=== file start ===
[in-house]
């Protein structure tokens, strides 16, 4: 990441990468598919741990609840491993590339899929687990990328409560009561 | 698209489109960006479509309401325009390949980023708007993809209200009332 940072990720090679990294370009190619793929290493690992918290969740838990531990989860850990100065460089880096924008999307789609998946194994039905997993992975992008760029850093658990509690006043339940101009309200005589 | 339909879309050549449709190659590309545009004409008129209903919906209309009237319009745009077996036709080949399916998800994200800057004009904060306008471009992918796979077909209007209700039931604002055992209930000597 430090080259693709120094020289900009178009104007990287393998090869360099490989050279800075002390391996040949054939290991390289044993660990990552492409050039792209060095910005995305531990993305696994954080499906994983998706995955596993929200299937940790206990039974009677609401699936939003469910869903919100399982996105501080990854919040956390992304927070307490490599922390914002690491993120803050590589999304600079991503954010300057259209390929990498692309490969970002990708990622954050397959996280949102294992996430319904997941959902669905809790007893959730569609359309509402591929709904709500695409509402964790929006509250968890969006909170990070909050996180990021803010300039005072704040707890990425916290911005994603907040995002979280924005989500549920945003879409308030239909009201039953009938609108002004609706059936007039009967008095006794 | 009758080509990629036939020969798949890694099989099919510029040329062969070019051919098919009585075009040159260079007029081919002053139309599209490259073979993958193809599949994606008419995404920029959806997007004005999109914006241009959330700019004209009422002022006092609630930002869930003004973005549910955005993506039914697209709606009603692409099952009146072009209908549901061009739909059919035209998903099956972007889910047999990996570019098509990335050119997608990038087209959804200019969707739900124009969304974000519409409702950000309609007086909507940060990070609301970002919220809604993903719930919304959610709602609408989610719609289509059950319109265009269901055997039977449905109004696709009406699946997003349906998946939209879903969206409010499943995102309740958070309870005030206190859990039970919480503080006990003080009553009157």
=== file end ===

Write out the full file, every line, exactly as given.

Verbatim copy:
[in-house]
């Protein structure tokens, strides 16, 4: 990441990468598919741990609840491993590339899929687990990328409560009561 | 698209489109960006479509309401325009390949980023708007993809209200009332 940072990720090679990294370009190619793929290493690992918290969740838990531990989860850990100065460089880096924008999307789609998946194994039905997993992975992008760029850093658990509690006043339940101009309200005589 | 339909879309050549449709190659590309545009004409008129209903919906209309009237319009745009077996036709080949399916998800994200800057004009904060306008471009992918796979077909209007209700039931604002055992209930000597 430090080259693709120094020289900009178009104007990287393998090869360099490989050279800075002390391996040949054939290991390289044993660990990552492409050039792209060095910005995305531990993305696994954080499906994983998706995955596993929200299937940790206990039974009677609401699936939003469910869903919100399982996105501080990854919040956390992304927070307490490599922390914002690491993120803050590589999304600079991503954010300057259209390929990498692309490969970002990708990622954050397959996280949102294992996430319904997941959902669905809790007893959730569609359309509402591929709904709500695409509402964790929006509250968890969006909170990070909050996180990021803010300039005072704040707890990425916290911005994603907040995002979280924005989500549920945003879409308030239909009201039953009938609108002004609706059936007039009967008095006794 | 009758080509990629036939020969798949890694099989099919510029040329062969070019051919098919009585075009040159260079007029081919002053139309599209490259073979993958193809599949994606008419995404920029959806997007004005999109914006241009959330700019004209009422002022006092609630930002869930003004973005549910955005993506039914697209709606009603692409099952009146072009209908549901061009739909059919035209998903099956972007889910047999990996570019098509990335050119997608990038087209959804200019969707739900124009969304974000519409409702950000309609007086909507940060990070609301970002919220809604993903719930919304959610709602609408989610719609289509059950319109265009269901055997039977449905109004696709009406699946997003349906998946939209879903969206409010499943995102309740958070309870005030206190859990039970919480503080006990003080009553009157």